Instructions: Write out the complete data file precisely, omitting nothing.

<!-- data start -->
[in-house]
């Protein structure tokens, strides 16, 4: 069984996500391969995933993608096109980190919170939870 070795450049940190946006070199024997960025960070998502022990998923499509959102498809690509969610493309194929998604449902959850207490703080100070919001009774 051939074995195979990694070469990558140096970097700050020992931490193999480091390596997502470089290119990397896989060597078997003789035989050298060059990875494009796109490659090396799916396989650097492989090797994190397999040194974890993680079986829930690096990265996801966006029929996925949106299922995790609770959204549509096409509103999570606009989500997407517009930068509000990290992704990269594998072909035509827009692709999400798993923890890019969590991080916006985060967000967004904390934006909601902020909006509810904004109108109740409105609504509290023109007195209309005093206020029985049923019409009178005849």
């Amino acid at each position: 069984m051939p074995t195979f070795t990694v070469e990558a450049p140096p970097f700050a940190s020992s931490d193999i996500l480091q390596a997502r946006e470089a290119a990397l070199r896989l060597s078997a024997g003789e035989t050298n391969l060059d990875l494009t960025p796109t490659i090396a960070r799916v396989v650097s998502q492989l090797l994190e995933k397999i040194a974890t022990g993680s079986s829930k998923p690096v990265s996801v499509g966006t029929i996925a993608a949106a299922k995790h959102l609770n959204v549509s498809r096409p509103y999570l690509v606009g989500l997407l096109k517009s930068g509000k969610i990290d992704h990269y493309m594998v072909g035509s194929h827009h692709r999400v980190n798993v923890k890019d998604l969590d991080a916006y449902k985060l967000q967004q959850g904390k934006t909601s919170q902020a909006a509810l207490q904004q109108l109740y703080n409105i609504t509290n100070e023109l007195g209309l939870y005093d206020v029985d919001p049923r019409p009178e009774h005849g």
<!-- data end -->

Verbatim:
[in-house]
């Protein structure tokens, strides 16, 4: 069984996500391969995933993608096109980190919170939870 070795450049940190946006070199024997960025960070998502022990998923499509959102498809690509969610493309194929998604449902959850207490703080100070919001009774 051939074995195979990694070469990558140096970097700050020992931490193999480091390596997502470089290119990397896989060597078997003789035989050298060059990875494009796109490659090396799916396989650097492989090797994190397999040194974890993680079986829930690096990265996801966006029929996925949106299922995790609770959204549509096409509103999570606009989500997407517009930068509000990290992704990269594998072909035509827009692709999400798993923890890019969590991080916006985060967000967004904390934006909601902020909006509810904004109108109740409105609504509290023109007195209309005093206020029985049923019409009178005849």
């Amino acid at each position: 069984m051939p074995t195979f070795t990694v070469e990558a450049p140096p970097f700050a940190s020992s931490d193999i996500l480091q390596a997502r946006e470089a290119a990397l070199r896989l060597s078997a024997g003789e035989t050298n391969l060059d990875l494009t960025p796109t490659i090396a960070r799916v396989v650097s998502q492989l090797l994190e995933k397999i040194a974890t022990g993680s079986s829930k998923p690096v990265s996801v499509g966006t029929i996925a993608a949106a299922k995790h959102l609770n959204v549509s498809r096409p509103y999570l690509v606009g989500l997407l096109k517009s930068g509000k969610i990290d992704h990269y493309m594998v072909g035509s194929h827009h692709r999400v980190n798993v923890k890019d998604l969590d991080a916006y449902k985060l967000q967004q959850g904390k934006t909601s919170q902020a909006a509810l207490q904004q109108l109740y703080n409105i609504t509290n100070e023109l007195g209309l939870y005093d206020v029985d919001p049923r019409p009178e009774h005849g």